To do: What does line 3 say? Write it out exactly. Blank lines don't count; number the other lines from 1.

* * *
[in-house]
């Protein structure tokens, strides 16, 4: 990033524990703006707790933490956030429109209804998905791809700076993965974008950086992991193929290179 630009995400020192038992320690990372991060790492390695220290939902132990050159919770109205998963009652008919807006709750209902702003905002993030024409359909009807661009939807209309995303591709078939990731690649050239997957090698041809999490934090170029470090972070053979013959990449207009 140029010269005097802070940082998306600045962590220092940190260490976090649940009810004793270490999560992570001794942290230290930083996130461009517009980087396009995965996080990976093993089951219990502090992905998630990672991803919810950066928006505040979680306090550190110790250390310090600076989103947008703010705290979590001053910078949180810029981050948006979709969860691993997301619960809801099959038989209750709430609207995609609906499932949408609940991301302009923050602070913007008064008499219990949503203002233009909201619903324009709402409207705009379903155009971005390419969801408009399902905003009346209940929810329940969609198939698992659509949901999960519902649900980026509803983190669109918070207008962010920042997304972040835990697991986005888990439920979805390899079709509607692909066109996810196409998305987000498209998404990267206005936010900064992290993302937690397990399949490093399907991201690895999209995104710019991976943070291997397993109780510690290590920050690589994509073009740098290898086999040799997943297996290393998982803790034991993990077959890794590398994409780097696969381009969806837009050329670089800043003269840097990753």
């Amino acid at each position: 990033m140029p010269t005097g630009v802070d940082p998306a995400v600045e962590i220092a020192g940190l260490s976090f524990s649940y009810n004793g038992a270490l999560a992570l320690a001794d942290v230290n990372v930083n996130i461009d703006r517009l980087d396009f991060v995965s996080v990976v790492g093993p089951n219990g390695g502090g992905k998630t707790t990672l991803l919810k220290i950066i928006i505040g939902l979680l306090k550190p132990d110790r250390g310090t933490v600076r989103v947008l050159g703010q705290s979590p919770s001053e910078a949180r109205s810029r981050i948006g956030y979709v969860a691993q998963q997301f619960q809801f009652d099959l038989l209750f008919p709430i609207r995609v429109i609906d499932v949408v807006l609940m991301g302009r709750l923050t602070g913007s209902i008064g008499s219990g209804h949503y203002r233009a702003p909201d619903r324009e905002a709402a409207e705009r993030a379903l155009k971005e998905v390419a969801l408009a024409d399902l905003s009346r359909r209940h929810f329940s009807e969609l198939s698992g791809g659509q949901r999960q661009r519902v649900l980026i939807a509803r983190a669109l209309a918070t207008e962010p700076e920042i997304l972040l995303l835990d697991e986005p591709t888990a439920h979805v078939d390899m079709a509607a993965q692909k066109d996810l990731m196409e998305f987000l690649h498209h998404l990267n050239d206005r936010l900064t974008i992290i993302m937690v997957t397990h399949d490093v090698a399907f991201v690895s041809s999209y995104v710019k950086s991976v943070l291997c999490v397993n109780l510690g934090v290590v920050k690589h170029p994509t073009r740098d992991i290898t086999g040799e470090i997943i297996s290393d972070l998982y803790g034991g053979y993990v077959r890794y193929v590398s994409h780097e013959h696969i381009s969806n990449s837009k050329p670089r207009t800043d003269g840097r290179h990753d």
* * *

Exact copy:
């Amino acid at each position: 990033m140029p010269t005097g630009v802070d940082p998306a995400v600045e962590i220092a020192g940190l260490s976090f524990s649940y009810n004793g038992a270490l999560a992570l320690a001794d942290v230290n990372v930083n996130i461009d703006r517009l980087d396009f991060v995965s996080v990976v790492g093993p089951n219990g390695g502090g992905k998630t707790t990672l991803l919810k220290i950066i928006i505040g939902l979680l306090k550190p132990d110790r250390g310090t933490v600076r989103v947008l050159g703010q705290s979590p919770s001053e910078a949180r109205s810029r981050i948006g956030y979709v969860a691993q998963q997301f619960q809801f009652d099959l038989l209750f008919p709430i609207r995609v429109i609906d499932v949408v807006l609940m991301g302009r709750l923050t602070g913007s209902i008064g008499s219990g209804h949503y203002r233009a702003p909201d619903r324009e905002a709402a409207e705009r993030a379903l155009k971005e998905v390419a969801l408009a024409d399902l905003s009346r359909r209940h929810f329940s009807e969609l198939s698992g791809g659509q949901r999960q661009r519902v649900l980026i939807a509803r983190a669109l209309a918070t207008e962010p700076e920042i997304l972040l995303l835990d697991e986005p591709t888990a439920h979805v078939d390899m079709a509607a993965q692909k066109d996810l990731m196409e998305f987000l690649h498209h998404l990267n050239d206005r936010l900064t974008i992290i993302m937690v997957t397990h399949d490093v090698a399907f991201v690895s041809s999209y995104v710019k950086s991976v943070l291997c999490v397993n109780l510690g934090v290590v920050k690589h170029p994509t073009r740098d992991i290898t086999g040799e470090i997943i297996s290393d972070l998982y803790g034991g053979y993990v077959r890794y193929v590398s994409h780097e013959h696969i381009s969806n990449s837009k050329p670089r207009t800043d003269g840097r290179h990753d």